Satch Blows the Blues
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Of less importance than the concurrent release of The Best of Louis Armstrong: The Hot Five and Seven Recordings is Satch Blows the Blues, since it only distills the great Satchmo into one field he excelled at (sort of like a documentary devoted entirely to Babe Ruth's cannon-like throwing arm), but for those deep in the blues themselves, there's no denying the deep-soul balm of "Memories of You" and his famous comment on the effects of racism, "Black and Blue." So many of these songs he would revisit again decades later, such as "When You're Lover Has Gone," but this is the purest form of the deep, dark night of longing, missing, doing without, and licking one's wounds — with sweet vibraphone, elongated trumpet solos, and his syrupy, sandpapery, sad voice. You can't go wrong with anything international musical ambassador Satchmo did when he was playing honest jazz. This is just the latest entry in Armstrong bins that take up rows and rows in any store; dive in just about anywhere that looks good.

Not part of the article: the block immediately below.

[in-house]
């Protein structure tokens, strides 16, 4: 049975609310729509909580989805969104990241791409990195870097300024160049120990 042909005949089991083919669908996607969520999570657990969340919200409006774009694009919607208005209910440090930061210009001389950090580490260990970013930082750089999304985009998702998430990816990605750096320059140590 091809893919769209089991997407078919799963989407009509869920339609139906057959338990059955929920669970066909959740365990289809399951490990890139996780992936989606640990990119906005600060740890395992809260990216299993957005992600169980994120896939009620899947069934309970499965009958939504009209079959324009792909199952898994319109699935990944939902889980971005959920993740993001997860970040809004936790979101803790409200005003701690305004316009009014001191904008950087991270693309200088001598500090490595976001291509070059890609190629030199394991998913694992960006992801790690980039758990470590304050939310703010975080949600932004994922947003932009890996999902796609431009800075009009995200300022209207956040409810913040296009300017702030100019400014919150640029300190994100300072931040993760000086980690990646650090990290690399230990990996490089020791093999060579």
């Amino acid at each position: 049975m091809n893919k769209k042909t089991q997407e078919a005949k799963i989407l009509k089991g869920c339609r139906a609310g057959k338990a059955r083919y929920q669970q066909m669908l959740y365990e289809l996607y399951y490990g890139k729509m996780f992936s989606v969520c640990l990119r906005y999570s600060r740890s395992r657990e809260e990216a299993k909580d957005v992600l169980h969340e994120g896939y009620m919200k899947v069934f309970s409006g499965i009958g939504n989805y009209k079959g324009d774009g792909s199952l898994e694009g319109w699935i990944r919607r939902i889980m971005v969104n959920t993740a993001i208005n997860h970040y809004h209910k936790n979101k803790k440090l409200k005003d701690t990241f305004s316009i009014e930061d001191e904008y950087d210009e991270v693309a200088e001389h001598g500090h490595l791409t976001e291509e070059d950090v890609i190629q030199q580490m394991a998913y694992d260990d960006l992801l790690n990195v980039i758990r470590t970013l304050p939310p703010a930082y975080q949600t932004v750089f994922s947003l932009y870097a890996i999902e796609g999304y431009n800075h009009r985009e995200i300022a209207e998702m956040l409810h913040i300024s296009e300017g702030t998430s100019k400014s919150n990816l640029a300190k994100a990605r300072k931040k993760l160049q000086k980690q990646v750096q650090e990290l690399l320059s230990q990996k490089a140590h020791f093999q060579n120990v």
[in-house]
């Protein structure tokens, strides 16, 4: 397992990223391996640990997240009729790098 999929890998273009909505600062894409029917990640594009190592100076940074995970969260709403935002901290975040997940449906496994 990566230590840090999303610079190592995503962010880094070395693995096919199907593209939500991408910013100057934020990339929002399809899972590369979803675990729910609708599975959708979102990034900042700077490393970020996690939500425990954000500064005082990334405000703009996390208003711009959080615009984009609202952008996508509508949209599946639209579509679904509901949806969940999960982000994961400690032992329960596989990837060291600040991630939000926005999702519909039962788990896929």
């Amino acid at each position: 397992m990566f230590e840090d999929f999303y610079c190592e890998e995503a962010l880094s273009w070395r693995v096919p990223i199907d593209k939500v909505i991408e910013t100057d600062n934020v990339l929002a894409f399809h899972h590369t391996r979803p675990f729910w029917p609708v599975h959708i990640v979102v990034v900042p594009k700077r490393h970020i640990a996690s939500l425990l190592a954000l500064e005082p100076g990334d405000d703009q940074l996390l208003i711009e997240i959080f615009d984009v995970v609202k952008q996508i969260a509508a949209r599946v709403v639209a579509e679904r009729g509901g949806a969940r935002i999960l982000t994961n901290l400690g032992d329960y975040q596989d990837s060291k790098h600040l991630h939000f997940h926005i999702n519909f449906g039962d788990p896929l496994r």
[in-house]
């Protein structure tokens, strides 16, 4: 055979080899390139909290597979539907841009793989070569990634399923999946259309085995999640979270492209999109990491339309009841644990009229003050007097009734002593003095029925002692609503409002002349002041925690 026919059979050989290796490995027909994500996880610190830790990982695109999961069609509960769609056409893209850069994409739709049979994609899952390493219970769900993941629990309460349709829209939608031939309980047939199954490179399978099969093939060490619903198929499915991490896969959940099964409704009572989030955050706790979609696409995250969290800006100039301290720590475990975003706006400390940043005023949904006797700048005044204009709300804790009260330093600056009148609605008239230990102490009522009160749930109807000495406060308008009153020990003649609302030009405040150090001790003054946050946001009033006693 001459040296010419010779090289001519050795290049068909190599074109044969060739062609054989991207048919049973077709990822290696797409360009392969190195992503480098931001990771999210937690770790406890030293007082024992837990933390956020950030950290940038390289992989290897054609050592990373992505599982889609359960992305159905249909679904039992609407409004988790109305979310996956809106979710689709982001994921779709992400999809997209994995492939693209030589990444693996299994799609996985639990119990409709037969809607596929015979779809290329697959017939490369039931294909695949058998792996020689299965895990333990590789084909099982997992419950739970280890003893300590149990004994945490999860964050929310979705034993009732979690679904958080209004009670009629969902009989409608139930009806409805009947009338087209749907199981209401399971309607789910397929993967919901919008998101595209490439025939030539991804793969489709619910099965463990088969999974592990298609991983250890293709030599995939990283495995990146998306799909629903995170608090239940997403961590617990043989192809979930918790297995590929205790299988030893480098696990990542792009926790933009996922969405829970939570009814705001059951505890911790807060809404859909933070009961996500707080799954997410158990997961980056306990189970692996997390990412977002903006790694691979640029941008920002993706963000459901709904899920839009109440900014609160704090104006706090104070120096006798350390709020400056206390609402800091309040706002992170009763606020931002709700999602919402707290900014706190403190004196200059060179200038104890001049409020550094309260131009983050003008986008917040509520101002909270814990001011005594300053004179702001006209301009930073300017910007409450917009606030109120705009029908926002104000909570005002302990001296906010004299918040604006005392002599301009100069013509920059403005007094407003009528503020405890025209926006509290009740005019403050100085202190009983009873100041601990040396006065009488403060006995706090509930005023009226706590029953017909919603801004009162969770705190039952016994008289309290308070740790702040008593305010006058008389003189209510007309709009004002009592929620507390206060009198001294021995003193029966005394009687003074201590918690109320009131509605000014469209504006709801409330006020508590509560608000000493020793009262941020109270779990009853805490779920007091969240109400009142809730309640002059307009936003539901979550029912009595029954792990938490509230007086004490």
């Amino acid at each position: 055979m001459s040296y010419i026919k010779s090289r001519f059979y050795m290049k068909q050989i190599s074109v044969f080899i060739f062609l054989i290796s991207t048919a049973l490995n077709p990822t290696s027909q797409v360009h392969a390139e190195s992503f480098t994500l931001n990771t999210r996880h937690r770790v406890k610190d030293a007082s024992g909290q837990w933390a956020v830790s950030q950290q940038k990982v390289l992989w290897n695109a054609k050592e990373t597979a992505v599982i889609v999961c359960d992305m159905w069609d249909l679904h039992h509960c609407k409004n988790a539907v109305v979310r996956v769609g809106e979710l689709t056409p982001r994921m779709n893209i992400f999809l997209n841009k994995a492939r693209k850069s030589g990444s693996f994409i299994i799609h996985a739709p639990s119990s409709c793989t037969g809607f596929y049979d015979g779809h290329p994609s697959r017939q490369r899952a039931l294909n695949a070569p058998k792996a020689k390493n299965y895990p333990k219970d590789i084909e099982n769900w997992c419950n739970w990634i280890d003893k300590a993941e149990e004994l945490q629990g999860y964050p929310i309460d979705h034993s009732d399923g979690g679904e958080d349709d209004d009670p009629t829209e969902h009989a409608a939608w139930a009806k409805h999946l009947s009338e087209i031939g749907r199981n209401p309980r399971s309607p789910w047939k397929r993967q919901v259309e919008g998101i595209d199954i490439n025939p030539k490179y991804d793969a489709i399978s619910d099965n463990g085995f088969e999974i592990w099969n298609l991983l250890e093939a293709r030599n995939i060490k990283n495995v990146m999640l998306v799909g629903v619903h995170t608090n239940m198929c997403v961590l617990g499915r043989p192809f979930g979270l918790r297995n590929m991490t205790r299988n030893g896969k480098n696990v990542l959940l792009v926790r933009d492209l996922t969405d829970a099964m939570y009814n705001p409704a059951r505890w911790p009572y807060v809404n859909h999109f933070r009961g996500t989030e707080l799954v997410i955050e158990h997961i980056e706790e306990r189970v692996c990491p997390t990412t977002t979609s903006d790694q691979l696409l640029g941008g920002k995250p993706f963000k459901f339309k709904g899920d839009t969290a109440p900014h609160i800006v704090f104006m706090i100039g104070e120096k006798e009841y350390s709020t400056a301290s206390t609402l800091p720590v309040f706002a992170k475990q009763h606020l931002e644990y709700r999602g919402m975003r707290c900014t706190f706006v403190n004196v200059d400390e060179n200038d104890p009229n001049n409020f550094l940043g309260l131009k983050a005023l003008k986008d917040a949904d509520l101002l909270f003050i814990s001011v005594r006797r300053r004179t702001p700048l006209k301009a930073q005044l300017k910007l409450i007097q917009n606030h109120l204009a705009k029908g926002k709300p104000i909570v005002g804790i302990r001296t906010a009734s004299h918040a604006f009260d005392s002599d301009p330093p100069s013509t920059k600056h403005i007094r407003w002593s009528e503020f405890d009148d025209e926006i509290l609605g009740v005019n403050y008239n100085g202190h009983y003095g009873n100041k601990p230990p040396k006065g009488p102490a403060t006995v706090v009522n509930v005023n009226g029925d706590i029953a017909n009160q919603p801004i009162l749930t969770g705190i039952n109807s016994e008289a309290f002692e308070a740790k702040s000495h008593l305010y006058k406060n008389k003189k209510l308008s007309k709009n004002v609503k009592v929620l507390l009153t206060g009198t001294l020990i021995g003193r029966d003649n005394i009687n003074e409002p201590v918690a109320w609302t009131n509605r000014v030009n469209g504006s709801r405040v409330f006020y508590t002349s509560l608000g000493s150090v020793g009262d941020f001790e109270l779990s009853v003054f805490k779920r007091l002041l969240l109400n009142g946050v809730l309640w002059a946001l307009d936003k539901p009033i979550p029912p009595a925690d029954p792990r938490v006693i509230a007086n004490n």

Good, but the itunes review is largely correct...
This is a good record, but honestly, anything Louis Armstrong made is good. Interesting songs, and if someone really enjoys Satch's take on the blues its worth picking up, but other than that, buy a Best of compilation – one of the nice, big, expensive ones – and you'll be happy.
Born: August 4, 1901 in New Orleans, LA
Years Active: '20s, '30s, '40s, '50s, '60s, '70s